American introduced basic economy early last year — they first rolled it out in 10 markets, and then over the summer they rolled it on virtually all domestic flights. The good news is that basic economy hasn’t worked out quite as well for American and United as they had hoped, as they failed to account for the number of people who would simply book elsewhere when presented with basic economy. Instead they took their customers for granted, and assumed that the only choice customers had was to book basic economy or regular economy, rather than considering them taking their business to Spirit, Southwest, etc.
Today American has announced a pretty significant expansion of basic economy. As of April 1, 2018, transatlantic oneworld airlines (American, British Airways, Finnair, and Iberia) will begin to offer basic economy fares. This will initially roll out on a limited number of routes, so that they can train their airport and reservations teams to make sure they get things right.
Basic economy on transatlantic flights will work slightly differently than on domestic flights. Here’s a chart that explains the differences and similarities:
And here’s the more detailed explanation from American:
- Boarding: Trans-Atlantic Basic Economy customers, including those originating with a domestic leg, will board in Group 8. Elite customers and eligible AAdvantage® credit card members will continue to receive Priority or preferred boarding even when purchasing this fare.
- Carry-on Bags: The carry-on bag allowance for all international Main Cabin fares, including trans-Atlantic Basic Economy, is one personal item and one larger carry-on. This is unchanged from international Main Cabin fares today.
- Checked Bags: Regular Main Cabin fares will continue to include one checked bag for free. A new fee will apply for the first checked bag on trans-Atlantic Basic Economy.
- Connections: Customers flying on a domestic Basic Economy leg connecting to a trans-Atlantic Basic Economy ticket will travel under the rules of the international ticket, including the carry-on bag allowance.
- Inflight experience: Regardless of whether they are traveling on a Basic Economy fare or a regular Main Cabin fare, all Main Cabin customers will have the same experience, including the same free entertainment, soft drinks, snacks and meals offered today.
- Seat assignments: Free seat assignments are made automatically when customers check in. Customers flying trans-Atlantic Basic Economy can purchase a seat assignment at any time.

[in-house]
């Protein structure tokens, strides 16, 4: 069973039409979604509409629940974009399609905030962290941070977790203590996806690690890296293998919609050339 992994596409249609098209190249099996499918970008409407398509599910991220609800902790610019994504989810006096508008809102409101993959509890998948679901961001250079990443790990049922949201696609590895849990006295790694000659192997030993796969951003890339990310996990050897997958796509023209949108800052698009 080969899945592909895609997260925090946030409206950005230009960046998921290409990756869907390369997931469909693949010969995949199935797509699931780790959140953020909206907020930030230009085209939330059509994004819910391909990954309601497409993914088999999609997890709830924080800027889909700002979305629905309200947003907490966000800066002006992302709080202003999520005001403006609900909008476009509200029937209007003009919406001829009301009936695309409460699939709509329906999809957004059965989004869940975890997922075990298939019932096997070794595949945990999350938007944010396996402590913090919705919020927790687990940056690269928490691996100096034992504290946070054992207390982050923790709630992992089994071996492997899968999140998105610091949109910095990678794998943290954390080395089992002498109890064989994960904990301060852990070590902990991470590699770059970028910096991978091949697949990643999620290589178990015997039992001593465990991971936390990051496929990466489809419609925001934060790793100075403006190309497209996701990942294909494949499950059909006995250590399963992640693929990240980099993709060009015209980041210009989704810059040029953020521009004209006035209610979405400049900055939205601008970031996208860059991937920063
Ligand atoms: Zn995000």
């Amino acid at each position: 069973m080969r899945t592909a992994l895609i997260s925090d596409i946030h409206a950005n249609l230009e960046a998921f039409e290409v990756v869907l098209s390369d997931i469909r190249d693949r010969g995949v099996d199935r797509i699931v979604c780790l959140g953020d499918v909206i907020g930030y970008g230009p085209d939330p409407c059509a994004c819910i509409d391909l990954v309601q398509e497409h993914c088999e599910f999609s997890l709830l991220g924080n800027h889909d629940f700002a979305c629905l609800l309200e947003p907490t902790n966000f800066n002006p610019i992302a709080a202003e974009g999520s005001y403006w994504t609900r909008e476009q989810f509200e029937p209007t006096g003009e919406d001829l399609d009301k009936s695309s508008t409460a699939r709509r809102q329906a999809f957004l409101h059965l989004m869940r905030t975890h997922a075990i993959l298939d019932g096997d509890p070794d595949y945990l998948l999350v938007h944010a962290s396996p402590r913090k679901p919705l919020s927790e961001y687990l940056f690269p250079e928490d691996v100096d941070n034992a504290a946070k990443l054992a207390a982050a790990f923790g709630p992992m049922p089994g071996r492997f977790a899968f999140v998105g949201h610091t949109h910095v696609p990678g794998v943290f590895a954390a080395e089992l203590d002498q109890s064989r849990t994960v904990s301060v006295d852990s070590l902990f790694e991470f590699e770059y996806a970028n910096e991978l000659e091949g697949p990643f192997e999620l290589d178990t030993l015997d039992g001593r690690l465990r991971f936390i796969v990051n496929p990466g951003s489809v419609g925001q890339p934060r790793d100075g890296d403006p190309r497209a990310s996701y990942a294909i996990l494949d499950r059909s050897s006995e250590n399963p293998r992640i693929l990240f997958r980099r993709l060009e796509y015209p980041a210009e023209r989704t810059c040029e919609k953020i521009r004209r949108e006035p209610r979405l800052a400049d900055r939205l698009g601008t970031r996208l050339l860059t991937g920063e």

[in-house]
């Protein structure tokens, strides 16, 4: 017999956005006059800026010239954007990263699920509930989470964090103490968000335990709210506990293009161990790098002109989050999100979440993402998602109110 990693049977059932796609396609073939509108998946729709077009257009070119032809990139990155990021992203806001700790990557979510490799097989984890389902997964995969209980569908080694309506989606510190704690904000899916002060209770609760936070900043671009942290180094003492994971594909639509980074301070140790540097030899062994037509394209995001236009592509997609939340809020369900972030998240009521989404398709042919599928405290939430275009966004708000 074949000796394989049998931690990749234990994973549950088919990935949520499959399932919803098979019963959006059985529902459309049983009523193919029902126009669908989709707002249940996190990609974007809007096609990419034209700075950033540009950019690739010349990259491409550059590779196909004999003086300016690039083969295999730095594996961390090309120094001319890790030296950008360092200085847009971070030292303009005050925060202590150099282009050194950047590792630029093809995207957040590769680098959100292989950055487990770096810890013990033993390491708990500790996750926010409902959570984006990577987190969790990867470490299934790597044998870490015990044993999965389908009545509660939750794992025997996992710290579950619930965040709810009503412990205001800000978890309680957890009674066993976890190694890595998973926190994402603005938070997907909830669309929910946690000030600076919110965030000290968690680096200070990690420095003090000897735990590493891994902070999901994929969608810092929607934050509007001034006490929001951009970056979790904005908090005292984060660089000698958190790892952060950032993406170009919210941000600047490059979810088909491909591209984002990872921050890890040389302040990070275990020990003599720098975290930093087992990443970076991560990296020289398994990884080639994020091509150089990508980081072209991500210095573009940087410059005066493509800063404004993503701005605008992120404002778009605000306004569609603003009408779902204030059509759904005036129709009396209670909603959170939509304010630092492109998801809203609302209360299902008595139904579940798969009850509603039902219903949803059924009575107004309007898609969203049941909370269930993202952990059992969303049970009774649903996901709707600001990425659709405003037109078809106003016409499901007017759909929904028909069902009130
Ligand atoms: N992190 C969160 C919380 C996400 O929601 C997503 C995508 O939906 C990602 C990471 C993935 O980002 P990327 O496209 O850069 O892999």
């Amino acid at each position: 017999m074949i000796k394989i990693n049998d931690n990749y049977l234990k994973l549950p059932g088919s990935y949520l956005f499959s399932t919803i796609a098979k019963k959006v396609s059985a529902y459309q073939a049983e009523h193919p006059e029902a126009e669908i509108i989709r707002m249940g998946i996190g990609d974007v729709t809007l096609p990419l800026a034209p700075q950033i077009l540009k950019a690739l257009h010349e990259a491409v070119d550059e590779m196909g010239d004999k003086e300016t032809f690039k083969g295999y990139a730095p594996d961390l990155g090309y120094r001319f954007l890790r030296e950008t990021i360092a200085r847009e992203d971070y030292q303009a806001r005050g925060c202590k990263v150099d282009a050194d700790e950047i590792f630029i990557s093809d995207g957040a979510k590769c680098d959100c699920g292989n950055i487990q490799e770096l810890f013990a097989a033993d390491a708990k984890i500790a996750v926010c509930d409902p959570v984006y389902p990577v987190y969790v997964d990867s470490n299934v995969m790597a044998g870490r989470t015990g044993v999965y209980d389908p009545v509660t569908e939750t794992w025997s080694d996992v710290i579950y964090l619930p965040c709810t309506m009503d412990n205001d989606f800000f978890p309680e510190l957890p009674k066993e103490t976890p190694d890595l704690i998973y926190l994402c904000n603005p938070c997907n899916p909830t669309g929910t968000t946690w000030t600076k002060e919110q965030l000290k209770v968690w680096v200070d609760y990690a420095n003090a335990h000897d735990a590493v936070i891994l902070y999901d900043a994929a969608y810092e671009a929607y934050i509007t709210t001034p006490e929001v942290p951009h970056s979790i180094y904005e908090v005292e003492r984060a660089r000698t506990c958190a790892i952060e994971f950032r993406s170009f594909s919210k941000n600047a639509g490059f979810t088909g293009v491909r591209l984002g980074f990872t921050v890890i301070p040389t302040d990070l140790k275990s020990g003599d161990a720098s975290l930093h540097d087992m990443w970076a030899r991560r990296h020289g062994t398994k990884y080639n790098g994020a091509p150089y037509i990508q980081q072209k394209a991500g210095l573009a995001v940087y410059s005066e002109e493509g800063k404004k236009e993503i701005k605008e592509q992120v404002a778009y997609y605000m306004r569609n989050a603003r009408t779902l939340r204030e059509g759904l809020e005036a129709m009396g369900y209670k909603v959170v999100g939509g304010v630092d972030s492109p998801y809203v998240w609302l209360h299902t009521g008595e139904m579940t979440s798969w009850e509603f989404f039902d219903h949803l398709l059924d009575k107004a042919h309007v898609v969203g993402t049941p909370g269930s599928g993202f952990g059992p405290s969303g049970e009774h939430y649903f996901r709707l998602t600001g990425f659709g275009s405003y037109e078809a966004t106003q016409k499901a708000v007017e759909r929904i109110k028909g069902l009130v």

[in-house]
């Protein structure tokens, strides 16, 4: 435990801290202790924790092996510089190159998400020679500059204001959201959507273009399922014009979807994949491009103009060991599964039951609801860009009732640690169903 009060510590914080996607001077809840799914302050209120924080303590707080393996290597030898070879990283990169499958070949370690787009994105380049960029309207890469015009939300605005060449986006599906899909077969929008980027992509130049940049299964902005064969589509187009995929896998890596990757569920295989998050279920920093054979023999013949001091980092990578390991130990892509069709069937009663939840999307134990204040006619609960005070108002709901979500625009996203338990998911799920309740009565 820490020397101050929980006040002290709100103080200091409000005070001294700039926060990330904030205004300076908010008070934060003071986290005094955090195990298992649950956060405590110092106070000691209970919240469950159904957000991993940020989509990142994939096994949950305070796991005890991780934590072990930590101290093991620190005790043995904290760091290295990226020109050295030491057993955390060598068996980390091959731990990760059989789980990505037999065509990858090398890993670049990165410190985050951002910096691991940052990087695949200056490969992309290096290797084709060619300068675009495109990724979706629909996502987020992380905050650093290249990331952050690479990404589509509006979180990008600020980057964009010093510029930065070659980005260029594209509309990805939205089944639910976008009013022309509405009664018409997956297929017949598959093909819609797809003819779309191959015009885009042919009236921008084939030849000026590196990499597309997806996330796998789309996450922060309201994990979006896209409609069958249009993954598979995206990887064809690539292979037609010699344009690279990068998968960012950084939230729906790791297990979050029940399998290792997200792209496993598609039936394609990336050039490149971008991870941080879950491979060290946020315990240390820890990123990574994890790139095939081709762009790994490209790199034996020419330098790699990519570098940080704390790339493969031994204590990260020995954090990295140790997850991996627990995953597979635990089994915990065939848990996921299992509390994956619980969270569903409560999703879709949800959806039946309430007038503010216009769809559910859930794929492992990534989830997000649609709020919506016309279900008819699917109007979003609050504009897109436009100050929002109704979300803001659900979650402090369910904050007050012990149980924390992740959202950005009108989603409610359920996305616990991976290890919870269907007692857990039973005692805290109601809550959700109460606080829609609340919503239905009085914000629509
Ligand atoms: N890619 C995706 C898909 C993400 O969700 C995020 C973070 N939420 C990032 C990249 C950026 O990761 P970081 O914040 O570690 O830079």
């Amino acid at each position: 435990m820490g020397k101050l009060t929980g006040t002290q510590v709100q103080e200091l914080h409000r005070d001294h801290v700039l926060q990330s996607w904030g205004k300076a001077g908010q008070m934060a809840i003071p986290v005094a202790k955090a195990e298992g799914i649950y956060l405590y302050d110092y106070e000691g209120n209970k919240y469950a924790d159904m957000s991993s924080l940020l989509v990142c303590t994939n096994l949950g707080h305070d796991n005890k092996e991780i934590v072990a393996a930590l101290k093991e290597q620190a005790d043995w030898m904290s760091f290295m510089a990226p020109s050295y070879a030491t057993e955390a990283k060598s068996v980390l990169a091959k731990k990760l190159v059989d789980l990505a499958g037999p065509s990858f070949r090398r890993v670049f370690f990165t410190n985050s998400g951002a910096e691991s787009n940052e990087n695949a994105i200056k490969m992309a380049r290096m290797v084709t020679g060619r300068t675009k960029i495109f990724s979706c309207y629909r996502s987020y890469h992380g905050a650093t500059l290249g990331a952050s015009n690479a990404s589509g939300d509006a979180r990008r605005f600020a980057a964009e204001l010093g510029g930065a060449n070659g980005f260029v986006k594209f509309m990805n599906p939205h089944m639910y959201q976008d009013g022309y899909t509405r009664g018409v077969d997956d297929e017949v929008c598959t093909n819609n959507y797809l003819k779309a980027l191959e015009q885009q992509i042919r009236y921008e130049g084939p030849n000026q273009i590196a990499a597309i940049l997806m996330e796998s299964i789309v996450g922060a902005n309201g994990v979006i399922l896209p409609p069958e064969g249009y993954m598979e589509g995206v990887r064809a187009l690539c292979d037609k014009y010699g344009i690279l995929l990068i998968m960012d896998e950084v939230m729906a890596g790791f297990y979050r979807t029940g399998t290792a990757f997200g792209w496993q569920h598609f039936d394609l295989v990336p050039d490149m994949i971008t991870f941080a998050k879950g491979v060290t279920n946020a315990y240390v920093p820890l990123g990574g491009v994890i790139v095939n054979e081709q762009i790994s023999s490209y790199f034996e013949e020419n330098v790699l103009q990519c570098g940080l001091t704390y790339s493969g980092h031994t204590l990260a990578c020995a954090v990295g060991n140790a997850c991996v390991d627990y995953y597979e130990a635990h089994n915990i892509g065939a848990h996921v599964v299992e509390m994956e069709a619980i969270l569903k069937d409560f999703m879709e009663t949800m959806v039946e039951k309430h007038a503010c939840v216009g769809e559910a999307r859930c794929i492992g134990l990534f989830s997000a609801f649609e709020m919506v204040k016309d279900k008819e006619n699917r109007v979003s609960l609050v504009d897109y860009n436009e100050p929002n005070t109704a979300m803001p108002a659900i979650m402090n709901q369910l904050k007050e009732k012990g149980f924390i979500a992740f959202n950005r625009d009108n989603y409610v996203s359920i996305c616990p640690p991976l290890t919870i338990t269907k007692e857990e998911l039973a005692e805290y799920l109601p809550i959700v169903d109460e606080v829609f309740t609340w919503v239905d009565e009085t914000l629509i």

- Tickets: Non-refundable. No same-day flight change or same-day standby. However, the tickets are changeable (for a fee), which is different from domestic Basic Economy where changes are not allowed at all.
- Upgrades: Not permitted, regardless of elite status level.
As you can see, there are a few differences between shorthaul and transatlantic basic economy:
- On transatlantic flights you get a personal item and a carry-on, while on shorthaul you only get a personal item
- On transatlantic flights you can assign a seat in advance for a fee, while on shorthaul it’s only assigned at check-in
- On transatlantic flights you can change your ticket for a fee, while on shorthaul no changes are allowed
American’s new transatlantic basic economy fares will feature reduced mileage earning, though American hasn’t yet revealed how reduced the mileage earning will be. If shorthaul flights are any indication, those flights offer full redeemable miles and elite qualifying dollars, though only half elite qualifying miles and segments.
American is following Delta’s lead here (as usual), as Delta and their SkyTeam partners introduced similar types of fares late last year.
Lastly, it’s sad that I have to say this, but I have to give American credit for their press release on this. I am so damn sick of airlines announcing basic economy and saying “OMG GREAT NEWS GUYS WE ARE DOING THIS FOR YOU AND IT’S GOING TO BE AMAZING.”
The only potential positive spin American is putting on this is that they are “giving customers a new option for our lowest fares.” That’s a lot less than they (and other airlines) have said in the past. They don’t even pretend the economy experience is good. They simply say everyone gets the same experience: “all Main Cabin customers will have the same experience, including the same free entertainment, soft drinks, snacks and meals offered today.” That’s better than them talking about award winning entertainment, friendly service, and seasonal cuisine. So for that I give them credit…